Woe to the land shadowing with wings, which is beyond the rivers of Ethiopia:
A. M. cir. 3290. B.C. cir. 714. Woe. Bp. Lowth renders, after Bochart, "Ho! to the land of the winged cymbal;" which he thinks is a periphrasis for the Egyptian sistrum; and consequently, that Egypt, "which borders on the rivers of Cush," is the country to which the prophecy is addressed. If we translate "shadowing with wings," it may allude to the multitude of its vessels, whose sails may be represented under the notion of wings
That sendeth ambassadors by the sea, even in vessels of bulrushes upon the waters, saying, Go, ye swift messengers, to a nation scattered and peeled, to a people terrible from their beginning hitherto; a nation meted out and trodden down, whose land the rivers have spoiled!
It is well known that the Egyptians commonly used on the Nile a light sort of ships or boats made of the papyrus. See note on Ex 2:3.
to a nation
scattered and peeled
or, outspread and polished. Or, as Bp. Lowth renders, "stretched out in length and smoothed." Egypt, which is situated between 24 degrees and 32 degrees N. lat. and 30 degrees and 33 degrees E. long., being bounded on the south by Ethiopia, on the north by the Mediterranean, on the east by the mountains of Arabia, and on the west by those of Lybia, is one long vale, 750 miles in length, (through the middle of which runs the Nile,) in breadth from one to two or three day's journey, and even at the widest part of the Delta, from Pelusium to Alexandria, not above 250 miles broad.
to a people
Meted out and trodden down. or, that meteth out and treadeth down. Heb. of line, line, and treading under foot. This is an allusion to the frequent necessity of having recourse to mensuration in Egypt, in order to determine their boundaries, after the inundation of the Nile had smoothed their land and effaced their landmarks; and to their method of throwing seed upon the mud, when the waters had subsided, and treading it in by turning their cattle into the fields.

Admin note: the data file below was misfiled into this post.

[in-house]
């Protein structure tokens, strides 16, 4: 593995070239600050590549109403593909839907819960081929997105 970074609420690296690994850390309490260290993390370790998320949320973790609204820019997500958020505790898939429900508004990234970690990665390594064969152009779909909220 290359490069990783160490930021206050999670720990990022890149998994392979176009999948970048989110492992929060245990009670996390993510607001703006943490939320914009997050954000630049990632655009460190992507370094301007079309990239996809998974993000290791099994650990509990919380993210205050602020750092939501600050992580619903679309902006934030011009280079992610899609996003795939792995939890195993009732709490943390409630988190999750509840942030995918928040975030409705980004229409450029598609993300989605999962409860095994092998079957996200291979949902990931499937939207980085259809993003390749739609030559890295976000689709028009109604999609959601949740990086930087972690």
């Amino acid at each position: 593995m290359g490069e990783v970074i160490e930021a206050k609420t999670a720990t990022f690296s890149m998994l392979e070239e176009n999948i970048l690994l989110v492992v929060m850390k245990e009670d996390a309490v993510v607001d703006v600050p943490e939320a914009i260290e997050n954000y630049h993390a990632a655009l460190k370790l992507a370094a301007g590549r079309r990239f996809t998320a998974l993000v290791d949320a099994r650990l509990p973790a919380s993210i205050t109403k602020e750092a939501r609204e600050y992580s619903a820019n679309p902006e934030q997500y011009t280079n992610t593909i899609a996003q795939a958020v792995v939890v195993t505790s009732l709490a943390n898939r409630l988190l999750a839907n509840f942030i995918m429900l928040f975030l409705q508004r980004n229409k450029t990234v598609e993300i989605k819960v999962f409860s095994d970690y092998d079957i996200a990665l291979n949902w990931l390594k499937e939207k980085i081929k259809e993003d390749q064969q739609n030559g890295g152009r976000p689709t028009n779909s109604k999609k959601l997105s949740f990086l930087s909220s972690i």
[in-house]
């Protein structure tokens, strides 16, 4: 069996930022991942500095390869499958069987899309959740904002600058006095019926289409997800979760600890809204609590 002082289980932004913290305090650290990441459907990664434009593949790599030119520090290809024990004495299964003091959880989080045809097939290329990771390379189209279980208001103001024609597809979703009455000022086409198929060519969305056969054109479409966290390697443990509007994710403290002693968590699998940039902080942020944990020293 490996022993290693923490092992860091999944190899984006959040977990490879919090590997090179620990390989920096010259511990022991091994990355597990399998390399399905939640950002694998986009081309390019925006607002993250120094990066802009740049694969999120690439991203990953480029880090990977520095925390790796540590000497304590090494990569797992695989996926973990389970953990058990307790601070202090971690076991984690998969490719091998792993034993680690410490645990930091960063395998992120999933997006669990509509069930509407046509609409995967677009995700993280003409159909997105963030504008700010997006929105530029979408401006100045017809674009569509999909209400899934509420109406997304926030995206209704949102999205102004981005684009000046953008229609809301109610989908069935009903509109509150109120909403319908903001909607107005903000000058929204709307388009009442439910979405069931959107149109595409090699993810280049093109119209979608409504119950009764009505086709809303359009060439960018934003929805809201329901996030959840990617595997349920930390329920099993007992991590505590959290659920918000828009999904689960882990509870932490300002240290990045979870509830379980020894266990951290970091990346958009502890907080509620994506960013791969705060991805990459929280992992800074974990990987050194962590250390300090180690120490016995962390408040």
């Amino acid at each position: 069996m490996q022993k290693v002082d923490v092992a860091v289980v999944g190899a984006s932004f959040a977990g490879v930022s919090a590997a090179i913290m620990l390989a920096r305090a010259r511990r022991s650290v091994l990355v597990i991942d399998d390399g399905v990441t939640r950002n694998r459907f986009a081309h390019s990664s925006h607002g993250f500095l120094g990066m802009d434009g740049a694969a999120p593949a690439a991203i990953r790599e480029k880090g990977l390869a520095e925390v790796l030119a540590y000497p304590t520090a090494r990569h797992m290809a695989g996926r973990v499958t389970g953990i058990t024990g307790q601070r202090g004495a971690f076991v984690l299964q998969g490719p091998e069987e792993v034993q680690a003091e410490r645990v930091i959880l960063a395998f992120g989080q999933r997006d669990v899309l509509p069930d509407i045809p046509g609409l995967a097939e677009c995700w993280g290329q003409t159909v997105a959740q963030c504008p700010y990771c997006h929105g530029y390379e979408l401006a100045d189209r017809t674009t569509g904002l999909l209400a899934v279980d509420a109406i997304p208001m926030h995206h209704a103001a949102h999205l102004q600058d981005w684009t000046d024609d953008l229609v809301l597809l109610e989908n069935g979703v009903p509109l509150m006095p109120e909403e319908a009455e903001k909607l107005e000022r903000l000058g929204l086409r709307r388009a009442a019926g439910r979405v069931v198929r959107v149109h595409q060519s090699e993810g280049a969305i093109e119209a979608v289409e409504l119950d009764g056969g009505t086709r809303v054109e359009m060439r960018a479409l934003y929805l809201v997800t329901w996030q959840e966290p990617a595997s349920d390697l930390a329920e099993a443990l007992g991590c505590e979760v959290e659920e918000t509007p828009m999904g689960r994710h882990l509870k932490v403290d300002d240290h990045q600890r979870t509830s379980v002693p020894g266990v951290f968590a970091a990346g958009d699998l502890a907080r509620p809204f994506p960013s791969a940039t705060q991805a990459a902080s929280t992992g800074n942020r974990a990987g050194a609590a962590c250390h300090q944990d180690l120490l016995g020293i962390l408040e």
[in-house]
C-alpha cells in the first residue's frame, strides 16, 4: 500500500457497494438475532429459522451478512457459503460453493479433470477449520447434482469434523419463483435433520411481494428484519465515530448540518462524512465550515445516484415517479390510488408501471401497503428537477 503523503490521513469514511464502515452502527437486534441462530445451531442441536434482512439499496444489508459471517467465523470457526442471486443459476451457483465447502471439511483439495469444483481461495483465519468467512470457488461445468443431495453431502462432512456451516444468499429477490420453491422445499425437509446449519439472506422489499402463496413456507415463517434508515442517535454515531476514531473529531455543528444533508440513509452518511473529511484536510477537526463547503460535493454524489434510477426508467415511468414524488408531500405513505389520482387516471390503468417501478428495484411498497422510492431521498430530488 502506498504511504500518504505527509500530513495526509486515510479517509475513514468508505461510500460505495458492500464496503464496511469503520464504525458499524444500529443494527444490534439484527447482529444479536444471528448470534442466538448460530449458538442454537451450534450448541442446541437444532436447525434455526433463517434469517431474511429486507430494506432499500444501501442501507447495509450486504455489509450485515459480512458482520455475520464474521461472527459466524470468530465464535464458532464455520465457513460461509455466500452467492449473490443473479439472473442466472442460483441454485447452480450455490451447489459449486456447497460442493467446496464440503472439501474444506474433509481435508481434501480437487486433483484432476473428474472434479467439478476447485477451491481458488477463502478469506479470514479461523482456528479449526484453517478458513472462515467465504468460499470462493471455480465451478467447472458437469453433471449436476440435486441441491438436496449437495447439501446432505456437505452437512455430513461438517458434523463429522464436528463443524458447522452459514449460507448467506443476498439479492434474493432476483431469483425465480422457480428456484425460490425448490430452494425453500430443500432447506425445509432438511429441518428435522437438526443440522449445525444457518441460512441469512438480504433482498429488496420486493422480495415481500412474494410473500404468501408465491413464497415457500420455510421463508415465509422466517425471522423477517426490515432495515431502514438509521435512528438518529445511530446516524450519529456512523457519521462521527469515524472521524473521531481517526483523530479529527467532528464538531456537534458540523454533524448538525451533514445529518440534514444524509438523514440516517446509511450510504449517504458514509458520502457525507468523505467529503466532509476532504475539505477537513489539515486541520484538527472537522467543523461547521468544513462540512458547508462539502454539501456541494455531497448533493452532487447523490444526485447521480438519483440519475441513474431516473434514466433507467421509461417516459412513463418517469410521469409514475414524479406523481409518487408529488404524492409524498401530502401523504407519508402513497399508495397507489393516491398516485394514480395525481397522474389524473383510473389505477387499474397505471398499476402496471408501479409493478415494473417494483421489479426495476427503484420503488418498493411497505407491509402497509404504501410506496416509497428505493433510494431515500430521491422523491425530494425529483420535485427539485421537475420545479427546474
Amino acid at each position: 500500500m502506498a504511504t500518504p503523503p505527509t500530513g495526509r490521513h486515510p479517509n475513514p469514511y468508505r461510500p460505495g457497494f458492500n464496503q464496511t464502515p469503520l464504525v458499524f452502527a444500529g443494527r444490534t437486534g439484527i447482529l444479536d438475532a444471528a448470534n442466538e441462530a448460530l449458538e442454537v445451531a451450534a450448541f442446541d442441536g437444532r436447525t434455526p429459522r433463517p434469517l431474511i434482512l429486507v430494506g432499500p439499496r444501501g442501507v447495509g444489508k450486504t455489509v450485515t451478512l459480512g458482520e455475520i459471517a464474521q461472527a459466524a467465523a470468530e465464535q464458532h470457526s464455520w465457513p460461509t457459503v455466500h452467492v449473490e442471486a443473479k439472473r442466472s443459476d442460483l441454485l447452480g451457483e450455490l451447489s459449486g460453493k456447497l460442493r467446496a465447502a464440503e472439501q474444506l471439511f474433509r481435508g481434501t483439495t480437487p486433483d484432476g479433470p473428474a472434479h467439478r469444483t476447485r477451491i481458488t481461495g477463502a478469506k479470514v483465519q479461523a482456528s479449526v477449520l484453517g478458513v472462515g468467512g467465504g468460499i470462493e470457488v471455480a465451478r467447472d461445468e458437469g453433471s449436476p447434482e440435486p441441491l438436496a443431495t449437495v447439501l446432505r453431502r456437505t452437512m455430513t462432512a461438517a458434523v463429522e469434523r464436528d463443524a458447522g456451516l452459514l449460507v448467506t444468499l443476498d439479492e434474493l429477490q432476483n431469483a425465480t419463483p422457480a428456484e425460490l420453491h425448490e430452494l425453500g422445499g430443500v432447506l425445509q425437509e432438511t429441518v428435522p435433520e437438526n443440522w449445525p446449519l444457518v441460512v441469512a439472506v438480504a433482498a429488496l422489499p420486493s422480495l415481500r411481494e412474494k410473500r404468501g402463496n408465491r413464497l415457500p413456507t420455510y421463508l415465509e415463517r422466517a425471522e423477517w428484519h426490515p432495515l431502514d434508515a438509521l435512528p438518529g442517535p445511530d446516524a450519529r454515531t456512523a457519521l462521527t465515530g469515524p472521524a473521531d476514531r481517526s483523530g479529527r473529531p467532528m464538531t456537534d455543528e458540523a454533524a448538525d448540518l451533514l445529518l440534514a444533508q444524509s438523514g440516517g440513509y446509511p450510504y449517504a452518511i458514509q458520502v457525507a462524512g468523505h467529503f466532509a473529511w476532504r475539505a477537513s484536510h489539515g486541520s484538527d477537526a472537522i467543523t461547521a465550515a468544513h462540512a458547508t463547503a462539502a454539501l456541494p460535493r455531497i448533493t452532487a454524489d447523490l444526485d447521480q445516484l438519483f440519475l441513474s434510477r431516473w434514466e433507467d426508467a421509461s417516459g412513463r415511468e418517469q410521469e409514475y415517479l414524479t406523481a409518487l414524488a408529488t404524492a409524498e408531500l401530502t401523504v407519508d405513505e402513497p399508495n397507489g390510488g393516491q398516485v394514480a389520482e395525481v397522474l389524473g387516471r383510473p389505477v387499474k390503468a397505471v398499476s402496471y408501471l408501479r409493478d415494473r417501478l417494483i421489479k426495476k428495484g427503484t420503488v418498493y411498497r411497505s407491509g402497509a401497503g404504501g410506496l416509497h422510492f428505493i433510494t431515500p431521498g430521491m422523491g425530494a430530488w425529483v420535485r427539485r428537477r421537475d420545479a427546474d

All ye inhabitants of the world, and dwellers on the earth, see ye, when he lifteth up an ensign on the mountains; and when he bloweth a trumpet, hear ye.
For so the LORD said unto me, I will take my rest, and I will consider in my dwelling place like a clear heat upon herbs, and like a cloud of dew in the heat of harvest.
consider in my dwelling place
or, regard my set dwelling.
like a clear
or, after rain.
For afore the harvest, when the bud is perfect, and the sour grape is ripening in the flower, he shall both cut off the sprigs with pruning hooks, and take away and cut down the branches.
They shall be left together unto the fowls of the mountains, and to the beasts of the earth: and the fowls shall summer upon them, and all the beasts of the earth shall winter upon them.
In that time shall the present be brought unto the LORD of hosts of a people scattered and peeled, and from a people terrible from their beginning hitherto; a nation meted out and trodden under foot, whose land the rivers have spoiled, to the place of the name of the LORD of hosts, the mount Zion.
scattered and peeled
or, outspread and polished.